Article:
Correct code reporting for allergy immunotherapy hinges on understanding that physicians are to bill only for the component codes, i.e., the injection-only codes (95115 and 95117) and/or the codes representing antigens and their preparation (codes 95144-95170). Physicians providing both services should bill for both.
The CPT defines immunotherapy (desensitization, hyposensitization) as the parenteral administration of allergenic extracts as antigens at periodic intervals, usually on an increasing dosage scale to a dosage which is maintained as maintenance therapy. Understanding the differences between the following codes is critical to obtaining appropriate reimbursement for these codes:
95115-95117 professional services for allergen immunotherapy not including provision of allergenic extracts; single injection; and two or more injections,
95144 professional services for the supervision and provision of antigens for allergen immunotherapy, single or multiple antigens, single-dose vials [specify number of vials]
Editors note:Use 95144 instead of 95135 or 95140, which have been deleted in CPT 2000.
The office visit is a separate procedure, says Deanna Furman, president and CEO of MediPro Corporation, a physician billing service in North Little Rock, Ark. The patient comes in initially for the office visit [99212-99215] and scratch test. Then the serum is created . After that the patient comes back to the allergist or takes the serum to their general practitioner and keeps getting the shots how ever often they need to get them [95115 or 95117).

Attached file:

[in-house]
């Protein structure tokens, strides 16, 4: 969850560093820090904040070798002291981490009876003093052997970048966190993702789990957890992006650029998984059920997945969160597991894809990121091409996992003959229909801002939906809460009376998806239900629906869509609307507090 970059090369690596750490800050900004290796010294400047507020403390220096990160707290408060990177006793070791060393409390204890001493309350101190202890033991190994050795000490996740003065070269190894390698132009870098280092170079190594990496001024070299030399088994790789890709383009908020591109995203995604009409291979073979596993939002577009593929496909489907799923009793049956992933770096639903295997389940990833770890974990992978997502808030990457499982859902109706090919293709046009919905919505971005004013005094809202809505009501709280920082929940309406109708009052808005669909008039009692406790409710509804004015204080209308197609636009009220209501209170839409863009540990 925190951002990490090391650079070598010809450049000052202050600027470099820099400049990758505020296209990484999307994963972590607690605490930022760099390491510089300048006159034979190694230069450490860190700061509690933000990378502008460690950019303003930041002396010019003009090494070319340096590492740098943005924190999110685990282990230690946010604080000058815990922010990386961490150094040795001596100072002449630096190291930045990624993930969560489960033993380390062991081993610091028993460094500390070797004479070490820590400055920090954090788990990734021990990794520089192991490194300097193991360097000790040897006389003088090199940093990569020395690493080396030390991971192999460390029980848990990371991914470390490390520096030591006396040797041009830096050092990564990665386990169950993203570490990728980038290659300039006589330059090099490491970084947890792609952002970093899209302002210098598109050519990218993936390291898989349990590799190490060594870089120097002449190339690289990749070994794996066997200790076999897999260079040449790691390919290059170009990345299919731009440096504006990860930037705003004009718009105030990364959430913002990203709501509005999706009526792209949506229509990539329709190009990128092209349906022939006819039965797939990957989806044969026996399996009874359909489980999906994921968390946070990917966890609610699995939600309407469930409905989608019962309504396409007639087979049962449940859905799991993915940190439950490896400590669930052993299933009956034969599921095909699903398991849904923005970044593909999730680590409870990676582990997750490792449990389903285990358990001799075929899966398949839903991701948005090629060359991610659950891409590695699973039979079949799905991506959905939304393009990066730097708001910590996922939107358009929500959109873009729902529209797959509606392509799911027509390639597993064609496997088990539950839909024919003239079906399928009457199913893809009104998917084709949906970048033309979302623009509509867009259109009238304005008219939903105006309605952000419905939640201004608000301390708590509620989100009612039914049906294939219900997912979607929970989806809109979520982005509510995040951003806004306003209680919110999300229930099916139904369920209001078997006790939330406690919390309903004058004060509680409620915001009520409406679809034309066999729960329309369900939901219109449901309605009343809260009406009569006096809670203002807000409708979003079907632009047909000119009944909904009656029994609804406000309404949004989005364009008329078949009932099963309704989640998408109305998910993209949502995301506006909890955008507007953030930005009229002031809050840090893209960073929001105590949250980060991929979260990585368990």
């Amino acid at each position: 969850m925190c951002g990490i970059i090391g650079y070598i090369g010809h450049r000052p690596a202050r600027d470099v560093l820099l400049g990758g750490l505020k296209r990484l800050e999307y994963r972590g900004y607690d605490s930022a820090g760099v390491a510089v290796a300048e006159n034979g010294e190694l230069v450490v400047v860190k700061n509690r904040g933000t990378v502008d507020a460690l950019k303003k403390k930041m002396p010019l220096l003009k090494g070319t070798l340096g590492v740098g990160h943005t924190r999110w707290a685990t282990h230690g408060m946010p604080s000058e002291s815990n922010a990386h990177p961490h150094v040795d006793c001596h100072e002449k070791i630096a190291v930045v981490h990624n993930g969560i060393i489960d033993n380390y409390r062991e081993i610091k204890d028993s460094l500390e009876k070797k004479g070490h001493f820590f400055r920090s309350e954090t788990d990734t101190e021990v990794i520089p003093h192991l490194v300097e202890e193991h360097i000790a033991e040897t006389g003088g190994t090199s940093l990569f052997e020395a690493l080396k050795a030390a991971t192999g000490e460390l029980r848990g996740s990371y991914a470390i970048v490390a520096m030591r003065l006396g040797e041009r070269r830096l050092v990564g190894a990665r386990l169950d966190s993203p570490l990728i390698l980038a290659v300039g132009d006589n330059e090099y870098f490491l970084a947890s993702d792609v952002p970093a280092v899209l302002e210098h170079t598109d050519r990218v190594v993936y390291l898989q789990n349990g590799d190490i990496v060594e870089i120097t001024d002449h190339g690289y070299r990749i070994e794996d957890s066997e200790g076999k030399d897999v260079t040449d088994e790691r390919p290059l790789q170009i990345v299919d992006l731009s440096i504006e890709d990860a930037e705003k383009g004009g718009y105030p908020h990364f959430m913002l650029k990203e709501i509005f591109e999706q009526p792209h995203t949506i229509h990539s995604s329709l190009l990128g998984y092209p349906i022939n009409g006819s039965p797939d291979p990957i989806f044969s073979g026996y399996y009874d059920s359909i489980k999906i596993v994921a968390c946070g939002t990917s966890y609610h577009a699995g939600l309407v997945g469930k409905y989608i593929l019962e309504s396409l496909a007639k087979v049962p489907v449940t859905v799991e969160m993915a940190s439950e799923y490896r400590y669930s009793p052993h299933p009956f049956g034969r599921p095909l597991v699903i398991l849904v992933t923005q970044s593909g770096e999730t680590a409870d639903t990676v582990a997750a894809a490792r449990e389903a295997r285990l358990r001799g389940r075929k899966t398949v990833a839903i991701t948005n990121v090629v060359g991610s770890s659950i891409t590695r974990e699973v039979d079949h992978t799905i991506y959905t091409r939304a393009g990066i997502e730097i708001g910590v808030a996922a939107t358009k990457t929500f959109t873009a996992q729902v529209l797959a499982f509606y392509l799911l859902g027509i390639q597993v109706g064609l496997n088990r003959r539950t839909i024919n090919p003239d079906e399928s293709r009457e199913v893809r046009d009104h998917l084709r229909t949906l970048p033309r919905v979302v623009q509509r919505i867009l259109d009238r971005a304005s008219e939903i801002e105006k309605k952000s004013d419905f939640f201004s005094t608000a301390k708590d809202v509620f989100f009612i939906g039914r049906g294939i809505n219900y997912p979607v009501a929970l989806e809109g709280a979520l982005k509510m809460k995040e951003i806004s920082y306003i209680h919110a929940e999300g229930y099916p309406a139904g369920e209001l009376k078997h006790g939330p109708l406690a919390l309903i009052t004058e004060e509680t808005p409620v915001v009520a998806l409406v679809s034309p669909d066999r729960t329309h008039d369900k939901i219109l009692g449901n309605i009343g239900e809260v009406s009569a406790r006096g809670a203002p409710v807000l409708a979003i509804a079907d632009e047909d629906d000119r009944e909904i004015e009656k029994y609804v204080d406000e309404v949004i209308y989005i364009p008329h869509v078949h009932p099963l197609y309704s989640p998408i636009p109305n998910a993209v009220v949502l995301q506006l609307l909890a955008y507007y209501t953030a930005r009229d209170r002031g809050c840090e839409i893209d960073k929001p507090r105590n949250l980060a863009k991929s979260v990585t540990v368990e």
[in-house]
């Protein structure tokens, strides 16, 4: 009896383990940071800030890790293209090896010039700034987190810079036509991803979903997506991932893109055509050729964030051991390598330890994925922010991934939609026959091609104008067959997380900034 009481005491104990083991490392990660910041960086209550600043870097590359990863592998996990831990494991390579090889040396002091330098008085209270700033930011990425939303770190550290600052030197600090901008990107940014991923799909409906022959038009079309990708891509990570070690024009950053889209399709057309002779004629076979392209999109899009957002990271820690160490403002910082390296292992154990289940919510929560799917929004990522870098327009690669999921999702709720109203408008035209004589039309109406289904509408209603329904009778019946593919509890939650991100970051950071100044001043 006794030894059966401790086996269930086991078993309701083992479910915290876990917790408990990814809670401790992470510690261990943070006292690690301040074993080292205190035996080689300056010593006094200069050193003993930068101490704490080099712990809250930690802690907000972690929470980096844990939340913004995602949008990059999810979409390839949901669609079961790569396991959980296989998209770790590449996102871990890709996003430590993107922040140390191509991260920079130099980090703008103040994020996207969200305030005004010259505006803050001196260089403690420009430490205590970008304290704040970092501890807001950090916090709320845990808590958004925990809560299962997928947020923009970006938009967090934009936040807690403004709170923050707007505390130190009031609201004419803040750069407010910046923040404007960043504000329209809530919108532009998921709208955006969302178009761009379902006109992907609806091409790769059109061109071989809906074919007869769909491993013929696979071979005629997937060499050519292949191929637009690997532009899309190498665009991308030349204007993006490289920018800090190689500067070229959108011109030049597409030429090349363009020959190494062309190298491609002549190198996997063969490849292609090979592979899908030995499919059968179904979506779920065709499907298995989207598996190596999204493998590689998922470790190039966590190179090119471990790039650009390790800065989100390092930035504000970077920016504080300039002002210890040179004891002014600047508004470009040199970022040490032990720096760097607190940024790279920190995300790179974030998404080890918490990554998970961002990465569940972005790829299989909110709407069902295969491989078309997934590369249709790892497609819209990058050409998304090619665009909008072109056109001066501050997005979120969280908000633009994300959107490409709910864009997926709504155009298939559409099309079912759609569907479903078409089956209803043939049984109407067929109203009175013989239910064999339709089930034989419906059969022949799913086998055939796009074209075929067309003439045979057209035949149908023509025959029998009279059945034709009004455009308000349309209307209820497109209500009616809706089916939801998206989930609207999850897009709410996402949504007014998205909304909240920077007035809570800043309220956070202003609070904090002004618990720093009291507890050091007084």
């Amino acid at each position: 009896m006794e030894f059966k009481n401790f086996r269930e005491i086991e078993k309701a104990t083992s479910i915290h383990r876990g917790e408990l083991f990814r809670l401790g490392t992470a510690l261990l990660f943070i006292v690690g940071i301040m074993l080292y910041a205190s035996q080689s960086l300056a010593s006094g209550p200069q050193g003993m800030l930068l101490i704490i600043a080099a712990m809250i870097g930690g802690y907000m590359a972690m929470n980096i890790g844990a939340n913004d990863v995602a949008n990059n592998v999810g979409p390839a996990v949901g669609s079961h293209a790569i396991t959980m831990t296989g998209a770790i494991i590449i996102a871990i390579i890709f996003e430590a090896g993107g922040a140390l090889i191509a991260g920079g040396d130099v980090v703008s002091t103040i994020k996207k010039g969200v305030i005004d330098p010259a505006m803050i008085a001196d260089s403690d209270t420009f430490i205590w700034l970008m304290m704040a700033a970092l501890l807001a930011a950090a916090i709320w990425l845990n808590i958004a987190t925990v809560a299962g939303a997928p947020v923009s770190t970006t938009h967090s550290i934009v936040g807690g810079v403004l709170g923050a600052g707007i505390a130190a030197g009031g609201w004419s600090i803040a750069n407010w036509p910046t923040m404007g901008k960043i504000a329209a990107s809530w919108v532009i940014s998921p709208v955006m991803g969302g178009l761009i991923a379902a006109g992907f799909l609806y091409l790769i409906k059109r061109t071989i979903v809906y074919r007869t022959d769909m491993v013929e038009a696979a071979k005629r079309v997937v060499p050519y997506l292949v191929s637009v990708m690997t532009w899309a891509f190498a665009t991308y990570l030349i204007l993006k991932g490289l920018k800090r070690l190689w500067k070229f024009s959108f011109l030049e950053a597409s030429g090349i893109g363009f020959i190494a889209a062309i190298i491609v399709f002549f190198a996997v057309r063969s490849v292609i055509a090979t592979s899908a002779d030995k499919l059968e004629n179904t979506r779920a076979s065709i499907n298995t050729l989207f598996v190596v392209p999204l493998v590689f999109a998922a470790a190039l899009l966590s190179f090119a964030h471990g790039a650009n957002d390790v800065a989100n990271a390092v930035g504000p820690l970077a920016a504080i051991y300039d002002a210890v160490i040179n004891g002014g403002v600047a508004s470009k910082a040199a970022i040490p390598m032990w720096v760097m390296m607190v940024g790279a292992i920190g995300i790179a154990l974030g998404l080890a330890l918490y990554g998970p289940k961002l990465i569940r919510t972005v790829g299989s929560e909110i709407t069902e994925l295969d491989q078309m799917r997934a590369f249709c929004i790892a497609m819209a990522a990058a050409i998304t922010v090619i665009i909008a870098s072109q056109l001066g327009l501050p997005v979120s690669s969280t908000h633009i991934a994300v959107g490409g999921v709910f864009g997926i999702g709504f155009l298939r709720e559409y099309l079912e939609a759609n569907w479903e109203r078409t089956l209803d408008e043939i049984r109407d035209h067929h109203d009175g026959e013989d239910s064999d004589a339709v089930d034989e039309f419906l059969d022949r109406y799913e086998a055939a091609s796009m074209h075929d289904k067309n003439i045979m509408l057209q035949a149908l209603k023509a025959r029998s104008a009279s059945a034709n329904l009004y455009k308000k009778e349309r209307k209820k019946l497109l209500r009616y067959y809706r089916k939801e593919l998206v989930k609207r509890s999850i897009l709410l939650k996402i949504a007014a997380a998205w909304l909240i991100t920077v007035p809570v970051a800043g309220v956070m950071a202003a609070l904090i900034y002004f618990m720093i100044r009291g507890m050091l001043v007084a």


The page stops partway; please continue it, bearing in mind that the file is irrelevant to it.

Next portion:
Know When to Use Modifier -25 and Bill for an Office Visit
The CPT reads that codes 95115 to 95199 include the professional services necessary for allergen immunotherapy. Office visit codes may be used in addition to allergen immunotherapy if other identifiable services are provided at that time. What you need to remember, says Furman, is that if youre going to bill an office visit, you have to use modifier -25 and show a separate diagnosis.
CPT modifier -25, according to CPT 2000, is a significant, separately identifiable evaluation and management service by the same physician on the same day of a procedure or other service. The modifier is attached to the E/M code and not to the service code.
A patient cant be coming in for the same thing shes getting a shot for, Furman continues. The patient has to have some other flare-up to bill an office visit. This becomes tricky when youre trying to do [the injections] the same day as the office visit. Make sure you use your modifier and separate diagnosis.
According to the American Medical Association (AMA), The physician may [...]